FTC’s March Closing Letters — More “Made In USA” Investigations – Media, Telecoms, IT, Entertainment – United States – Mondaq News Alerts


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As part of its continued focus on deceptive “made in
USA” claims, in March, the FTC closed three investigations all
involving allegations that the advertiser overstated the extent to
which its product was made in the United States. 

In a March 11, 2021 
 to Boogie Bikes, the FTC expressed concerns that
the company overstated the extent to which certain of its electric
bicycles are made or “built” in the United States.
 The FTC explained that, although Boogie Bikes designs and
performs complex custom assembly in the United States, its bicycles
incorporate significant imported parts.  Under the FTC’s “made in USA” 
, in order to make an unqualified claim that a product
is made in the United States, the marketer must be able to
substantiate that the product was “all or virtually all”
made in the United States.

In a March 15, 2021 
 to De Roblin Corp, which does business as Mia
Secret, the FTC expressed concerns that the company’s marketing
materials may have overstated the extent to which its cyanoacrylate
nail glues are made in the United States.  Specifically, the
FTC pointed to the fact that, although the company sources nail
glues from a supplier that substantially transforms the
cyanoacrylates in the United States, those glues incorporate
significant imported ingredients.  The FTC cautioned the
company not to assume that, just because a supplier is based in the
United States, that it means that the products it offers are “all or virtually all” made in the United States.
 The FTC recommended that, “manufacturers and marketers
would be wise to ask their suppliers about the percentage of U.S.
content before they make a U.S. origin claim.”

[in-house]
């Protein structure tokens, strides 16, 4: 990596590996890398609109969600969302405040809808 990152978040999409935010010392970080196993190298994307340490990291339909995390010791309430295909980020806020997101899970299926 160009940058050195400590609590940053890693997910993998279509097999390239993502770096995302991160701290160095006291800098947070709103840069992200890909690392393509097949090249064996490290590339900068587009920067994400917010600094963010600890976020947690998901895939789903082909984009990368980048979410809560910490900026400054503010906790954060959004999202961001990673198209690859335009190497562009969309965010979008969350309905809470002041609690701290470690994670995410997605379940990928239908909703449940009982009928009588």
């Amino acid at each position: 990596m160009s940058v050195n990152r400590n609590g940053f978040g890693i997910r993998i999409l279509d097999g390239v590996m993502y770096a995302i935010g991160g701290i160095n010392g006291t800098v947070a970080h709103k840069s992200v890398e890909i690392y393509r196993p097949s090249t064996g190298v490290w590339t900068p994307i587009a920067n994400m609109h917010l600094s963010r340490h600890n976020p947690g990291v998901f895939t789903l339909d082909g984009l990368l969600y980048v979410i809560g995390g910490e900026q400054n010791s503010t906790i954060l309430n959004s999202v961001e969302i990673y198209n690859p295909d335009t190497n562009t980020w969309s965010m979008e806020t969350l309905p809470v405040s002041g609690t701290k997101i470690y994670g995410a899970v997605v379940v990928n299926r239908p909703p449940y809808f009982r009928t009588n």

And, in a March 2, 2021 
 to Ariat International, the FTC raised two concerns
related to the company’s compliance with its obligations under
the Textile Products Identification Act and implementing rules,
which require certain country of origin disclosures in labeling and
in certain types of marketing materials (such as on websites).
 First, the FTC said that Artiat advertised certain apparel
products as “crafted with fabric made in the USA” without
disclosing the products were sewn into finished garments in Mexico.
 Second, the FTC said that, for some products, Ariat failed to
include any country-of-origin information.  

In all of these investigations, the FTC decided not to take
further action, in reliance, at least in part, on each
company’s commitment to take remedial action to prevent
deception in the future. 

What are some important take-aways from this latest round of
closing letters?  

  • The FTC’s interest in “made in USA” claims
    continues, so it’s important to make sure that you’ve got
    proper substantiation for your claims — and that your claims are
    qualified, as necessary.  
  • An issue that came up here — which has been a theme in many
    FTC closing letters in the past few years — is the confusion that
    some companies may have between what it means to have substantial
    manufacturing operations in the United States and what it means to
    be “made” here, which takes into account not only where
    it was “made,” but where the components were
  • The Mia Secret letter also highlights the importance of not
    only relying on the fact that you’ve sourced materials from
    U.S.-based suppliers in order to make a “made in USA”
    claim.  You’ve still got to determine where the where the
    components were sourced from.  
  • And, finally, the FTC has recently stepped up its Textile
    Act-related enforcement as well.  If you’re selling
    products covered by the Act, you’d better make sure that your
    labels and other covered marketing materials — including your
    website! — include proper country-of-origin claims.  Unlike
    the FTC’s “Made in USA” standard, the Textile Act and
    Rules actually require statements about where the product was

Originally Published by Frankfurt Kurnit Klein & Selz

The content of this article is intended to provide a general
guide to the subject matter. Specialist advice should be sought
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